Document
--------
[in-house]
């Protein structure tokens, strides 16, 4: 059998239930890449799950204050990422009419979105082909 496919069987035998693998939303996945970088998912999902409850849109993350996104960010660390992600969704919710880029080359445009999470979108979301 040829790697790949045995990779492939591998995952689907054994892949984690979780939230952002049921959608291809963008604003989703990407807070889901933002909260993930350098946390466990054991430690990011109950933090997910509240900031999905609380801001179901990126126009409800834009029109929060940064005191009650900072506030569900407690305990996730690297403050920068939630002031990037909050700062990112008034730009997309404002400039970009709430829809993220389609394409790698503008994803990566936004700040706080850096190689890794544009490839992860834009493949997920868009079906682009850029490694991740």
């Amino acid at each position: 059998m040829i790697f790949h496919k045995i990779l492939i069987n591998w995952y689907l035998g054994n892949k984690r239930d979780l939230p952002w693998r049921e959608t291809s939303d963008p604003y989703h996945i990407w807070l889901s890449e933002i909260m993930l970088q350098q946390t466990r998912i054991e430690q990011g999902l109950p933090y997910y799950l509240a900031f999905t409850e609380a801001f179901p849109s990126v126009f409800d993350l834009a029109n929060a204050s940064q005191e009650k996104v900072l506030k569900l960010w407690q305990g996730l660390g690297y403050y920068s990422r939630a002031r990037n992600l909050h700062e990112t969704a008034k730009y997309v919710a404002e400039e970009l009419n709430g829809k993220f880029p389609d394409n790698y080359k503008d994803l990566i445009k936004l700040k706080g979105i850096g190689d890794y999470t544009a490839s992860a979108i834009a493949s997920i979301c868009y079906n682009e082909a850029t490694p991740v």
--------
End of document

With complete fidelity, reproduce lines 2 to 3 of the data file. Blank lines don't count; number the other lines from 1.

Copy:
């Protein structure tokens, strides 16, 4: 059998239930890449799950204050990422009419979105082909 496919069987035998693998939303996945970088998912999902409850849109993350996104960010660390992600969704919710880029080359445009999470979108979301 040829790697790949045995990779492939591998995952689907054994892949984690979780939230952002049921959608291809963008604003989703990407807070889901933002909260993930350098946390466990054991430690990011109950933090997910509240900031999905609380801001179901990126126009409800834009029109929060940064005191009650900072506030569900407690305990996730690297403050920068939630002031990037909050700062990112008034730009997309404002400039970009709430829809993220389609394409790698503008994803990566936004700040706080850096190689890794544009490839992860834009493949997920868009079906682009850029490694991740």
């Amino acid at each position: 059998m040829i790697f790949h496919k045995i990779l492939i069987n591998w995952y689907l035998g054994n892949k984690r239930d979780l939230p952002w693998r049921e959608t291809s939303d963008p604003y989703h996945i990407w807070l889901s890449e933002i909260m993930l970088q350098q946390t466990r998912i054991e430690q990011g999902l109950p933090y997910y799950l509240a900031f999905t409850e609380a801001f179901p849109s990126v126009f409800d993350l834009a029109n929060a204050s940064q005191e009650k996104v900072l506030k569900l960010w407690q305990g996730l660390g690297y403050y920068s990422r939630a002031r990037n992600l909050h700062e990112t969704a008034k730009y997309v919710a404002e400039e970009l009419n709430g829809k993220f880029p389609d394409n790698y080359k503008d994803l990566i445009k936004l700040k706080g979105i850096g190689d890794y999470t544009a490839s992860a979108i834009a493949s997920i979301c868009y079906n682009e082909a850029t490694p991740v």